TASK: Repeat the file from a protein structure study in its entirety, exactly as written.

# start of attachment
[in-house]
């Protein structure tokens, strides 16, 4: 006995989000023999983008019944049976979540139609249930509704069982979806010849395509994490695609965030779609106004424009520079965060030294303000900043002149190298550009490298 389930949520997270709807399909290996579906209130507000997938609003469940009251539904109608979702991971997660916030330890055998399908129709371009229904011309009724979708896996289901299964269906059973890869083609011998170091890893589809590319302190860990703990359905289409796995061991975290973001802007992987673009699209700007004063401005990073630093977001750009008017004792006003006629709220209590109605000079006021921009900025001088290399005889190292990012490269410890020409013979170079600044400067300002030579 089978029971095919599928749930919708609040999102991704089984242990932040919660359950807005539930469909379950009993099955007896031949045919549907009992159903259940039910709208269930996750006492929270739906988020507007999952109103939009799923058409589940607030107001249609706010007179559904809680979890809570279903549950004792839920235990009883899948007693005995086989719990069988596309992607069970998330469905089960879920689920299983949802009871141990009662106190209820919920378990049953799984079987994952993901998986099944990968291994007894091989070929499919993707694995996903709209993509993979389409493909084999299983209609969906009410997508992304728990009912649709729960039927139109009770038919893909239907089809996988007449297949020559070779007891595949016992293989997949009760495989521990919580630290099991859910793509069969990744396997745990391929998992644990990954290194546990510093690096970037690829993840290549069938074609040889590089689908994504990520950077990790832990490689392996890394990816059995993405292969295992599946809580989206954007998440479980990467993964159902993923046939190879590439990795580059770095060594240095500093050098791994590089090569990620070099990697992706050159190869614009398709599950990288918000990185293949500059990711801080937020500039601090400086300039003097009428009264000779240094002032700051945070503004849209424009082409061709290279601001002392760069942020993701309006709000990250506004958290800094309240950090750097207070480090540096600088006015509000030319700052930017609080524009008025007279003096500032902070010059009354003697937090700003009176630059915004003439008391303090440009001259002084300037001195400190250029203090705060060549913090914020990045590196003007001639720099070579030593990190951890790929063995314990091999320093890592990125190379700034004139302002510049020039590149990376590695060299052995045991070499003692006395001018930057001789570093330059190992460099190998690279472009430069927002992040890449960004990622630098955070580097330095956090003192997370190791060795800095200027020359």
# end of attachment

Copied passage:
[in-house]
């Protein structure tokens, strides 16, 4: 006995989000023999983008019944049976979540139609249930509704069982979806010849395509994490695609965030779609106004424009520079965060030294303000900043002149190298550009490298 389930949520997270709807399909290996579906209130507000997938609003469940009251539904109608979702991971997660916030330890055998399908129709371009229904011309009724979708896996289901299964269906059973890869083609011998170091890893589809590319302190860990703990359905289409796995061991975290973001802007992987673009699209700007004063401005990073630093977001750009008017004792006003006629709220209590109605000079006021921009900025001088290399005889190292990012490269410890020409013979170079600044400067300002030579 089978029971095919599928749930919708609040999102991704089984242990932040919660359950807005539930469909379950009993099955007896031949045919549907009992159903259940039910709208269930996750006492929270739906988020507007999952109103939009799923058409589940607030107001249609706010007179559904809680979890809570279903549950004792839920235990009883899948007693005995086989719990069988596309992607069970998330469905089960879920689920299983949802009871141990009662106190209820919920378990049953799984079987994952993901998986099944990968291994007894091989070929499919993707694995996903709209993509993979389409493909084999299983209609969906009410997508992304728990009912649709729960039927139109009770038919893909239907089809996988007449297949020559070779007891595949016992293989997949009760495989521990919580630290099991859910793509069969990744396997745990391929998992644990990954290194546990510093690096970037690829993840290549069938074609040889590089689908994504990520950077990790832990490689392996890394990816059995993405292969295992599946809580989206954007998440479980990467993964159902993923046939190879590439990795580059770095060594240095500093050098791994590089090569990620070099990697992706050159190869614009398709599950990288918000990185293949500059990711801080937020500039601090400086300039003097009428009264000779240094002032700051945070503004849209424009082409061709290279601001002392760069942020993701309006709000990250506004958290800094309240950090750097207070480090540096600088006015509000030319700052930017609080524009008025007279003096500032902070010059009354003697937090700003009176630059915004003439008391303090440009001259002084300037001195400190250029203090705060060549913090914020990045590196003007001639720099070579030593990190951890790929063995314990091999320093890592990125190379700034004139302002510049020039590149990376590695060299052995045991070499003692006395001018930057001789570093330059190992460099190998690279472009430069927002992040890449960004990622630098955070580097330095956090003192997370190791060795800095200027020359």